- Industrial Sector: As mentioned, India was world famous for handicraft industries, which vanished under colonial rule, there is a story that British cut off the thumbs of Bengali weavers, who weaved and exported the finest muslin cloth. The clear motive of the colonial govt was to de-industrialize India. They reduced the status of India to mere exporter of raw materials for the upcoming modern industries of England and turn India into a market for cheap finished products of those industries. Local goods lost value leading to massive unemployment in India. India’s suffering became and advantage to British.
- Trade: Though we were an export surplus country then, our trade was monopolized only to Britain. We exported raw silks, cotton, sugar, wool, indigo and in turn imported finished products like woolen clothes, cotton clothes etc. The profits made this way was used to maintain the British Govt. in India for war expenses, salaries of British employees. This led to drain of India’s wealth.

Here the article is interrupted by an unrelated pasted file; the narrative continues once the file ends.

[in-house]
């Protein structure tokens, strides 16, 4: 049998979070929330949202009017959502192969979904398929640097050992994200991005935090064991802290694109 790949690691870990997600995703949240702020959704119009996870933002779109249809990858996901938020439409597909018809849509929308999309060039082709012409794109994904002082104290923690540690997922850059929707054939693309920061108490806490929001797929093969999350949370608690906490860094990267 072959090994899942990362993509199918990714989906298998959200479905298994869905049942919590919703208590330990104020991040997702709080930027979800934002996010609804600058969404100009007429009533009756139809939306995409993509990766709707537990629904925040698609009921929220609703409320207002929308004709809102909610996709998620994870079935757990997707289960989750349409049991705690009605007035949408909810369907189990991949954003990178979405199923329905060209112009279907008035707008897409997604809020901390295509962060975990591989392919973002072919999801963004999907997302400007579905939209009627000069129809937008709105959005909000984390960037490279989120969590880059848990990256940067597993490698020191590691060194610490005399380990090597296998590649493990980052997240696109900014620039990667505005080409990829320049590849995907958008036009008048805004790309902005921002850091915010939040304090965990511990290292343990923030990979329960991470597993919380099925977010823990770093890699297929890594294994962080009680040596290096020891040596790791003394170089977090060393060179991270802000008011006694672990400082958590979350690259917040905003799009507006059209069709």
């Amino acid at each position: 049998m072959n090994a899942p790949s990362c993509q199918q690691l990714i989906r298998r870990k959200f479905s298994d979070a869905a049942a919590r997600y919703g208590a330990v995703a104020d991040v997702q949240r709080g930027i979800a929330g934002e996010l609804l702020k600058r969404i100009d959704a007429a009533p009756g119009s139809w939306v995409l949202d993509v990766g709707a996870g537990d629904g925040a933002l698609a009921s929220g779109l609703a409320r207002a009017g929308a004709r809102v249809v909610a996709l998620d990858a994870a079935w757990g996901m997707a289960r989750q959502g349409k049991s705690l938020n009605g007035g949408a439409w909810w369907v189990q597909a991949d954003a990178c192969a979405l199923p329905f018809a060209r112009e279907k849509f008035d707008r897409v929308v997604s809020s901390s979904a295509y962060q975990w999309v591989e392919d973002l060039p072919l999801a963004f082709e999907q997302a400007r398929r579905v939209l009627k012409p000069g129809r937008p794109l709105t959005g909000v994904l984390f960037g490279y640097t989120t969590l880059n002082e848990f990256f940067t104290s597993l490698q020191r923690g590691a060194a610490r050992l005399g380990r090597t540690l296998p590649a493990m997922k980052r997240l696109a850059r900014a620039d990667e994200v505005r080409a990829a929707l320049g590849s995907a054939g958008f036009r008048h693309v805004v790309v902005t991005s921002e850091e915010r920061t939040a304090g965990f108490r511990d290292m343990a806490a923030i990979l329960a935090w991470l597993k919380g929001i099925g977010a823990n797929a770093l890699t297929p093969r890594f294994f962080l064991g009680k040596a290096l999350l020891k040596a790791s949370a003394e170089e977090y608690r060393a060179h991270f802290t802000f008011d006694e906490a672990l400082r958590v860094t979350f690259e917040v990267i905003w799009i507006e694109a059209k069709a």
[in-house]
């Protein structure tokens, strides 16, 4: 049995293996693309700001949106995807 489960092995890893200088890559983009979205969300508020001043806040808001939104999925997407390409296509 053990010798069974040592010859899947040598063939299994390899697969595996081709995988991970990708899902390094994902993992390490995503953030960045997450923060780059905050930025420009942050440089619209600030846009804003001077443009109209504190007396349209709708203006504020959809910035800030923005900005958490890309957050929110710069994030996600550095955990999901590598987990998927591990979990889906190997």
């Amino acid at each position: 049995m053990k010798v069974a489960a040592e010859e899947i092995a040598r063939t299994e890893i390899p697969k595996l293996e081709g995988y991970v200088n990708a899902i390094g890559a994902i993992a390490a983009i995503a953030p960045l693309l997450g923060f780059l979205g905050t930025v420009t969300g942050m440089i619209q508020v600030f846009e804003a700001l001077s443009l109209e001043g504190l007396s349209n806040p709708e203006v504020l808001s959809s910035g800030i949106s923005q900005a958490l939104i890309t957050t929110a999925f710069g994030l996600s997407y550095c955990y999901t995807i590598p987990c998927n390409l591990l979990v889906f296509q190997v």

Demographics: According to 1921 census.
• Literacy rate was less than 16%
• Female literacy was less than 7%
• No public health facilities.
• High Infant mortality rate (218/1000)
• Life expectancy of 32 years
A few argue that they have bought the political unity in India, but we enjoyed cultural and geographical unity many a times in the history, under the Emperor Ashoka in the 3rd century BC , Cholas covered majority of South India, Mughal rule was spread across. But what about the Partition that was because of the Britishers. Millions of people around that time and scores of millions displaced. There was no Political unity, they rather employed “Divide and rule”
Some argue that British did infrastructural development in India with the construction of the Indian Railways, ports, water transport, post offices, telegraphs etc.